In The Yacht Club on the Intracoastal Condo. Ass’n. v. Lexington Ins. Co., – Fed.Appx. –, 2015 WL 106862, 2015 U.S. App. LEXIS 293 (11h Cir., Jan. 8, 2015), a unanimous panel of the Eleventh Circuit recently held that a Florida condominium association’s multi-million claim for extensive Hurricane Wilma damage was barred because the insured failed to give notice of loss for fully 55 months. The policyholder’s arguments that it was initially unaware that the damage exceeded the deductible and that it had created an issue of fact with respect to whether the presumption of prejudice had been rebutted because both parties were ultimately able to put up expert evidence of causation were unavailing.
The Yacht Club had 380 units in some 16 buildings, and its property was damaged by Hurricane Wilma on October 24, 2005. It had a $5,000,000 property policy with Lexington, but the Club’s board was initially of the opinion that the repairs would not exceed the policy’s $100,000 deductible and decided not to make a claim, though they subsequently imposed a $150,000 special assessment on residents to pay for the hurricane damage. Over the next year, however, residents complained of a host of problems with roofs, stucco siding, windows, and sliding glass doors, and that led the Club to hire an engineer in late 2006; his report attributed the roof damage to Wilma.
In late 2009, the Club finally secured a public adjuster, and he advised that the property had suffered significant damage from the storm and recommended making an insurance claim. Formal notice of loss was duly sent to Lexington on July 27, 2010, four years and seven months after the hurricane, and suit was filed three months later. The Club sought $6,208,910 from its insurer.
Lexington denied on the basis of late notice and failure to provide a timely proof of loss, and its motion for summary judgment on the late notice defense was granted by the district court. Earlier this month, an Eleventh Circuit panel affirmed. The opinion was written by Judge Steve C. Jones of the Middle District of Georgia, sitting by designation.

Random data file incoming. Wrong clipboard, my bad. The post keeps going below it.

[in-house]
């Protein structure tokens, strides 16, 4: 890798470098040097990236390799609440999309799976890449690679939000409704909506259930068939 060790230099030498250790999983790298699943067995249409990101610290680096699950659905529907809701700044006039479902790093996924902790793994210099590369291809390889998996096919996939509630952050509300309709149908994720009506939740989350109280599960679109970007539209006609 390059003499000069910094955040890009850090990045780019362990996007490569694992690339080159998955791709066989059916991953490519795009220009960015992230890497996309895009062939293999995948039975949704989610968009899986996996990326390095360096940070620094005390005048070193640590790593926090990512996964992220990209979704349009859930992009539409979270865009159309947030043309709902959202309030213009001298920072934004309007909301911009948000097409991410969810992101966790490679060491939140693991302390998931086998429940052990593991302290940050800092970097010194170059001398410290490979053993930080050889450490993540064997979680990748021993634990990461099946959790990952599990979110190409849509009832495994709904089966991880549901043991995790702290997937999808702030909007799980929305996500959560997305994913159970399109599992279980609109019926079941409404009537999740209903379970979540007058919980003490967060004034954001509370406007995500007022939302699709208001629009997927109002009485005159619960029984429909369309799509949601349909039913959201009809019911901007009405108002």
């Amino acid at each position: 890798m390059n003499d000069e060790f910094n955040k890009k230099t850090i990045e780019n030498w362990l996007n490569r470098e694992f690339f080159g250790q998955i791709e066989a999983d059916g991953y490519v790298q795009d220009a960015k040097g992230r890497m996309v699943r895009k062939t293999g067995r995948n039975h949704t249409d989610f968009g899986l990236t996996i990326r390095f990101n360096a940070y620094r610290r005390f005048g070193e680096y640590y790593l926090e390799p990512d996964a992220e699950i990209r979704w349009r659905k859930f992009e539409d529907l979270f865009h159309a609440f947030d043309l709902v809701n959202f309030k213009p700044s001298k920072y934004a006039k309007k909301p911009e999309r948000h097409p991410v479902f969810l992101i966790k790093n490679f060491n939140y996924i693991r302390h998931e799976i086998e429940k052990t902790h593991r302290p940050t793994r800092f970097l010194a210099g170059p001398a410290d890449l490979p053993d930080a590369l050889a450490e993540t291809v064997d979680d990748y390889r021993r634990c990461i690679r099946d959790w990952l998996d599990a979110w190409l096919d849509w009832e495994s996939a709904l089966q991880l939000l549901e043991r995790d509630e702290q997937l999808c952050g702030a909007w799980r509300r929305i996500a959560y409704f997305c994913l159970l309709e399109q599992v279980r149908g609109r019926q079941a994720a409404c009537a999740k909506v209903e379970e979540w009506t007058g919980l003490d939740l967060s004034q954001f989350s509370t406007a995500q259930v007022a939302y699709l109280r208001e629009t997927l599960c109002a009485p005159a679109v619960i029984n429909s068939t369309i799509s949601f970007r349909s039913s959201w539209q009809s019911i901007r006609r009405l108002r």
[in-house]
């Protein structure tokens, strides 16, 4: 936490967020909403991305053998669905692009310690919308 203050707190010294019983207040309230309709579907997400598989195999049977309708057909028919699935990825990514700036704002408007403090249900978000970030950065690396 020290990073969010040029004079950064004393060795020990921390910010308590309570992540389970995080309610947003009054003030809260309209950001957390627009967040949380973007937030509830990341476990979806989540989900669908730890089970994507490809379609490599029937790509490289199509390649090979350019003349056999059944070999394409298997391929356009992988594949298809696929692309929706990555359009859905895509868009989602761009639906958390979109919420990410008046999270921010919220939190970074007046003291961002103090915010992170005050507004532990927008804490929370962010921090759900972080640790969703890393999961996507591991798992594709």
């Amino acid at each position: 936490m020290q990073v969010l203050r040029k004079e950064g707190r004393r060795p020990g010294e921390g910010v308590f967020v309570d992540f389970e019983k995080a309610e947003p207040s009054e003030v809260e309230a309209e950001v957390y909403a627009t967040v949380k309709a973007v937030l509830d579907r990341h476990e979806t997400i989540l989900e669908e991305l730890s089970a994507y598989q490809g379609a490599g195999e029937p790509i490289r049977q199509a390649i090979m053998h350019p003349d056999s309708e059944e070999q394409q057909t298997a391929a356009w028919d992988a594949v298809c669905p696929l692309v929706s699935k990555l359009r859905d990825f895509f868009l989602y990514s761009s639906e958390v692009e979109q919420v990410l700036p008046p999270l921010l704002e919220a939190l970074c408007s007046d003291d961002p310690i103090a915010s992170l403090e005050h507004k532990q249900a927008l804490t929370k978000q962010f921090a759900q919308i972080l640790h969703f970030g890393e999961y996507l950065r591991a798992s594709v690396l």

The Court of Appeals noted that a denial based on untimely notice implicates a two-step analysis. As Judge Jones explained, the first step is to determine whether the insured provided timely notice. If notice was untimely, then prejudice to the insurer is presumed, and the court must then determine whether that presumption has been rebutted. With respect to the first prong, the panel held that there was no dispute of fact. As the opinion explained:
The insurance policy here required The Yacht Club to give “prompt notice of the loss or damage.” The Yacht Club’s contention that its notice was prompt because it was within the five year limitation period set forth in the policy is inapposite. The limitation period in the policy does not define the contours of “prompt” notice. Rather, under Florida law, “prompt,” “as soon as practicable,” “immediate,” or comparable phrases have been interpreted to mean that notice should be given “with reasonable dispatch and within a reasonable time in view of all of the facts and circumstances of the particular case.”
While Florida has no “bright-line” rule, the Eleventh Circuit noted that Florida courts afford the insured relatively little leeway “when damage is caused by a known event, such as a hurricane, or when the insured was on-site when readily apparent problems developed.” In addition, prompt notice is not excused “because an insured might not be aware of the full extent of damage or that damage would exceed the deductible.” In this case, the panel looked to the facts that the Club had budgeted more than the deductible for repairs in 2005 and was advised in both 2006 and 2009 that Hurricane Wilma had damaged the premises but still waited until July of 2010 to advise its insurer.
With respect to prejudice, the Appellate Court also rejected the Club’s contention that there was any material dispute of fact. As the decision explained:
The only information The Yacht Club proffers to rebut the presumption of prejudice is that both parties’ experts gave opinions, albeit varying, as to causation. . . . . The ability to offer testimony as to causation alone does not satisfy the purpose of prompt notice and therefore cannot vitiate the prejudice suffered by Lexington due to delayed investigation and mitigation. Here, even The Yacht Club’s own expert acknowledged that the structure sustained additional damage because repairs were not made immediately after Hurricane Wilma. . . . This is evidence of the prejudicial effect of the passage of time. . . . Moreover, The Yacht Club undertook certain repairs before filing a claim with Lexington. Lexington was prejudiced by not being able to investigate prior to those repairs and by not participating in the repair of those damages.
Finally, the panel also affirmed an award of attorney’s fees to Lexington under Florida’s offer of judgment statute.